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Animal Rescue Team: Special Delivery!
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Animal Rescue Team: Special Delivery!

Written by Sue StauffacherAuthor Alerts:  Random House will alert you to new works by Sue Stauffacher
Illustrated by Priscilla LamontAuthor Alerts:  Random House will alert you to new works by Priscilla Lamont

· Knopf Books for Young Readers
· eBook · July 13, 2010 · $6.99 · 978-0-375-89540-1 (0-375-89540-X)
Also available as an unabridged audiobook download and a trade paperback.

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At ten, Keisha Carter, the oldest Carter child, knew about a lot of things. But she did not know what ricotta was, and she did not want to ask. In the container on the counter, it had looked suspiciously like cottage cheese. In Keisha’s experience, cottage cheese was lumpy and yucky. It was very hard to sit at the intake desk and feel hungry for the pancakes Grandma Alice was making, which Keisha could now hear sizzling in the pan, and imagine cottage cheese inside them.

Normally, Grandma staffed the intake desk at Carters’ Urban Rescue in the mornings, but she was better at pancakes than Keisha, and Mama and Daddy were trying to get an enclosure ready for a pair of injured ducklings that had been found by a fisherman at the Grand River boat launch.

Keisha was almost glad when the phone rang because then she didn’t have to think about her breakfast being ruined by cottage cheese’s evil twin--ricotta.

“Carters’ Urban Rescue,” Keisha said in her grown-up voice (the very same voice she used when counting double Dutch).

“Is this Carters’ Urban Rescue?” Keisha heard a man’s voice along with a bunch of crackly and windy noises.


“Sorry. You’re breaking up. Is this the place where you report wild animals?”

“It depends on what they’ve done,” Keisha said. “If they’ve broken the law, you should call the police department.”

Of course, this wasn’t true. Keisha was using one of her father’s jokes. The person at the other end of the line did not laugh.

Keisha heard more whistling sounds and also what sounded like water splashing on the ground. She really didn’t like it when people called her from the great outdoors because it was so hard to hear.

“I’m over here at the community garden,” the man shouted into the phone. “It smells awful! A skunk has been here and left a trail of his stinky skunk stuff.”

“Do you mean the skunk sprayed?” Keisha asked.

“Hold on, hold on. Jane’s got a point to make.” The phone got all muffly as if the man who was talking had pressed it to his chest.

The community garden sat next to Hillcrest School. It was a big flat area that used to be a baseball diamond, but the school had closed and the city had turned it into a community garden. Keisha loved to ride her bike past it and look at the sunflowers. By this late in summer, they were taller than Daddy. And Daddy was taller than almost everything.

Keisha heard a scraping noise. The caller had put the phone back to his ear. “My wife, Jane--Mrs. Peters--saw the skunk yesterday afternoon strolling through the nasturtiums. She thought it was odd at the time. And then this morning when Jane and I came to get our tools, all the other gardeners were standing around the shed with their noses plugged. Talk about making a stink! And it was coming from inside the shed. That’s where he did it.” 

“And you’re sure it was skunk spray?”

“Sure I’m sure. When I was a kid, I got sprayed by a skunk. My mother washed me in a bathtub of tomato juice. Who could forget that?”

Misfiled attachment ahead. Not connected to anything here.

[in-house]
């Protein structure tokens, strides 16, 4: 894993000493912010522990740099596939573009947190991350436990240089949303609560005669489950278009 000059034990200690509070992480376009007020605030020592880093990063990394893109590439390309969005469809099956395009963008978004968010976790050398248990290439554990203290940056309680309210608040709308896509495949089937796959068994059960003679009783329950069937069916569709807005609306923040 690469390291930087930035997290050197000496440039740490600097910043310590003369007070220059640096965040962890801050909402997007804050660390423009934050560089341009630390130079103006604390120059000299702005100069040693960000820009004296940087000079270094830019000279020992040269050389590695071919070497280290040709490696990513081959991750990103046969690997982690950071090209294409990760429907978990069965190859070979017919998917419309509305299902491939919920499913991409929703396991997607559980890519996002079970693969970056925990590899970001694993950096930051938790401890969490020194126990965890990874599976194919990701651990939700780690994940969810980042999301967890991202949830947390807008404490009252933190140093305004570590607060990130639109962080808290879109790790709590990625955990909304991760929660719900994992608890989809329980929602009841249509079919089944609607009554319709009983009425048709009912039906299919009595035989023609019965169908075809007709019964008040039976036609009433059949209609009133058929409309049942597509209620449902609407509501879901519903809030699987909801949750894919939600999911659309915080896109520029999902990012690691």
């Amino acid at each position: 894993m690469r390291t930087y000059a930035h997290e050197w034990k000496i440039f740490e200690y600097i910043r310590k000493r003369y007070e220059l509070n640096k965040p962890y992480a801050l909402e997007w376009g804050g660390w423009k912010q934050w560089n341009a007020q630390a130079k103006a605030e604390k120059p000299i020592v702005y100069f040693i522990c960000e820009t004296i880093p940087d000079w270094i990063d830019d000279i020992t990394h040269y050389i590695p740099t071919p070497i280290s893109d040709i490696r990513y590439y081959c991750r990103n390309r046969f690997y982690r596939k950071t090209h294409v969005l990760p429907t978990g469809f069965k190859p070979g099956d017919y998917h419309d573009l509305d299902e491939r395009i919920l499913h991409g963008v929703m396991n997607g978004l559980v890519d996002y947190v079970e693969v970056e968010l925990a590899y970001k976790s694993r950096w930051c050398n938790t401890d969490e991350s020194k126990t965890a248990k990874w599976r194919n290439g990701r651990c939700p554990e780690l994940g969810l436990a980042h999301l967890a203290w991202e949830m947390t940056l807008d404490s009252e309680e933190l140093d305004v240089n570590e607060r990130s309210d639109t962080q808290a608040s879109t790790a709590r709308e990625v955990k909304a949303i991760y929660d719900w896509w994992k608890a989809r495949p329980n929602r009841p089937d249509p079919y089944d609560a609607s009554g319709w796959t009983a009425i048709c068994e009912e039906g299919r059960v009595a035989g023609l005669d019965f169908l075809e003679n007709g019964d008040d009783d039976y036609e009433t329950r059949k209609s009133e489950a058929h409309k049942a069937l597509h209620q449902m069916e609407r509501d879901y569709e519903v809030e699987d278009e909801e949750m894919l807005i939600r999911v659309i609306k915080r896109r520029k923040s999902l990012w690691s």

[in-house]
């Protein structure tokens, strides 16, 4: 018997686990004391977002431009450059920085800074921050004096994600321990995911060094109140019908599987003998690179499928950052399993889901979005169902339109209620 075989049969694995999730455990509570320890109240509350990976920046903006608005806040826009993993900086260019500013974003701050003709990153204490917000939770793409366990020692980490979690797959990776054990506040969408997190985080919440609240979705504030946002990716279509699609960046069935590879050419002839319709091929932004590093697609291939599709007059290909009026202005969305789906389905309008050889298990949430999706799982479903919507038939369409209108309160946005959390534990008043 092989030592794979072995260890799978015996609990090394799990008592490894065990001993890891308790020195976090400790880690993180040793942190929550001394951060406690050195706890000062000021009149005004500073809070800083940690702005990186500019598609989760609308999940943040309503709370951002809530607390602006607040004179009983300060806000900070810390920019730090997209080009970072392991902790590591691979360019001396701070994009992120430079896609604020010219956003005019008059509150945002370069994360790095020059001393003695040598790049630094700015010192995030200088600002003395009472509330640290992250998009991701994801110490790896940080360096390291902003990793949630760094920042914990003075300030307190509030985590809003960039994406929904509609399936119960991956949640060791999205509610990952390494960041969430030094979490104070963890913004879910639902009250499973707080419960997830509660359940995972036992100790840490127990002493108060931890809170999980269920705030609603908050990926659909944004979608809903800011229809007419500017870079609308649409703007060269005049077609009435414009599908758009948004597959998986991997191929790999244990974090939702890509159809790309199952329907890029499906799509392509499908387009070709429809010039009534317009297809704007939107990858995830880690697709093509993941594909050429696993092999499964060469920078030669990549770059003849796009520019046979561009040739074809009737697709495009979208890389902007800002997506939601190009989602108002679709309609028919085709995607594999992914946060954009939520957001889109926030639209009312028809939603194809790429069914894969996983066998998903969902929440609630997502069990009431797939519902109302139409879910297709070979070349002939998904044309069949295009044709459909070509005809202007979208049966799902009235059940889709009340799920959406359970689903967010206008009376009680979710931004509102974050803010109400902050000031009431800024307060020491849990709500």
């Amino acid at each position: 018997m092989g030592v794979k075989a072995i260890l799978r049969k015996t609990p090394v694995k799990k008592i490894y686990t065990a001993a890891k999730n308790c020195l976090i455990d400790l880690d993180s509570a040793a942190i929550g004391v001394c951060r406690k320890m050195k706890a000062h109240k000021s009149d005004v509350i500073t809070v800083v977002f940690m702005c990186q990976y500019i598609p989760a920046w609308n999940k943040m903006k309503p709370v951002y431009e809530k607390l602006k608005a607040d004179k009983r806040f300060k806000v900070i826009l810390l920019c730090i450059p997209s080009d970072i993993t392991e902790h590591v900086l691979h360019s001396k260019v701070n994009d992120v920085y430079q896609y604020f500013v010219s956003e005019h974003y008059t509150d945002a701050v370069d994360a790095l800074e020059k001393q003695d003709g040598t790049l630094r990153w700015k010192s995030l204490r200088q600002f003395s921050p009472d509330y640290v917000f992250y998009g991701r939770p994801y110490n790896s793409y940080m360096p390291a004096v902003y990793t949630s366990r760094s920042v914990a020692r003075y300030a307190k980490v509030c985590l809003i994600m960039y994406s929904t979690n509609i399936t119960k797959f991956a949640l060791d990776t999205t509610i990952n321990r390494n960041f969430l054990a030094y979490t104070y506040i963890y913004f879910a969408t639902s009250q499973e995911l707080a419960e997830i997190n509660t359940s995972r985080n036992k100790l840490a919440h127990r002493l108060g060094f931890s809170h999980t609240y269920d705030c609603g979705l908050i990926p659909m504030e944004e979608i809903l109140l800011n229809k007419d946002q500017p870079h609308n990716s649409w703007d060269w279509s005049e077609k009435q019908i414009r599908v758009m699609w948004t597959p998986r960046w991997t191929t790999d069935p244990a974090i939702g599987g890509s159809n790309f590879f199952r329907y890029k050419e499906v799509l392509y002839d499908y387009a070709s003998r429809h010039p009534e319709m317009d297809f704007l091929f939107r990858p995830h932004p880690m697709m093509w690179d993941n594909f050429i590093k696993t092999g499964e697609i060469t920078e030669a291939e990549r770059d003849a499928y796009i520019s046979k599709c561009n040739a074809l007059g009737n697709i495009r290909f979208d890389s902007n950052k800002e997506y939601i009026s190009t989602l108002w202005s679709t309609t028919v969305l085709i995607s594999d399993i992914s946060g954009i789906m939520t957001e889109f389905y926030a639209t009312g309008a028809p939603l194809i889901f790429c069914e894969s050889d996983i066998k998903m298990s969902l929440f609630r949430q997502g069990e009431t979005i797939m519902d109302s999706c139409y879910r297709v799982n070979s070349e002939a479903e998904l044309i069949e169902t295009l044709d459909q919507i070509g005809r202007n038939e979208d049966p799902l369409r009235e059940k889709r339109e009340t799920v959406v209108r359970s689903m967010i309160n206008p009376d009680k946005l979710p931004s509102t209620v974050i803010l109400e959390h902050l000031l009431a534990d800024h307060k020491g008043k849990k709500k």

It was Keisha’s job--or anyone’s job who sat at the intake desk--to figure out if the people who called Carters’ Urban Rescue had a real problem that needed attention or they just needed information about what to do next. A problem meant that someone from Carters’ Urban Rescue drove over in the old truck to check out the situation. A question meant that no visit would be made, but Keisha might be able to educate the man on the other end of the line to help himself.

As far as possible, the Carters liked to help people take care of their own problems. Besides, today was a very busy day because at 4 p.m., her little brother Razi was going to become the next new member of their 4-H Wild 4-Ever Club. You couldn’t be a member until you turned six. And Razi had turned six last month.

Keeping the phone pressed to her ear, she pulled the skunk file out of the drawer with her right hand and an intake form out with her left. Even if the Carters didn’t go out to the community garden, they still needed to know who called about what. Mama was very clear about this.

“Just a few questions,” she said. “Can I have your name and telephone number?”

“Peters, Albert Peters. Five-five-five six-two-seven-four. Look, it says here in the phone book Carters’ Urban Rescue. All I’m asking is, come out and rescue us from this skunk!”

“Usually, it’s wildlife we rescue, not people, Mr. Peters.” Keisha paged through her skunk file. “It’s strange that a skunk would spray in its own den,” she said. “You’re sure no one else saw it? Skunks usually have a reason to spray.”

“You don’t need to see a skunk, miss, to know where it’s been. Jane thinks he dug a hole under the shed. She’s showing me the dirt right now. Yup. There it is.”

Keisha didn’t want to sound too big for her britches by telling Mr. Peters many animals could have made that hole. Foxes, groundhogs and ground squirrels dug holes. Her brother Razi dug holes. Even baby Paulo could make a serious hole if you set him in the sandbox after breakfast with a soupspoon.

Excerpted from Animal Rescue Team: Special Delivery! by Sue Stauffacher; illustrated by Priscilla Lamont Copyright © 2011 by Sue Stauffacher. Excerpted by permission of Knopf Books for Young Readers, a division of Random House LLC. All rights reserved. No part of this excerpt may be reproduced or reprinted without permission in writing from the publisher.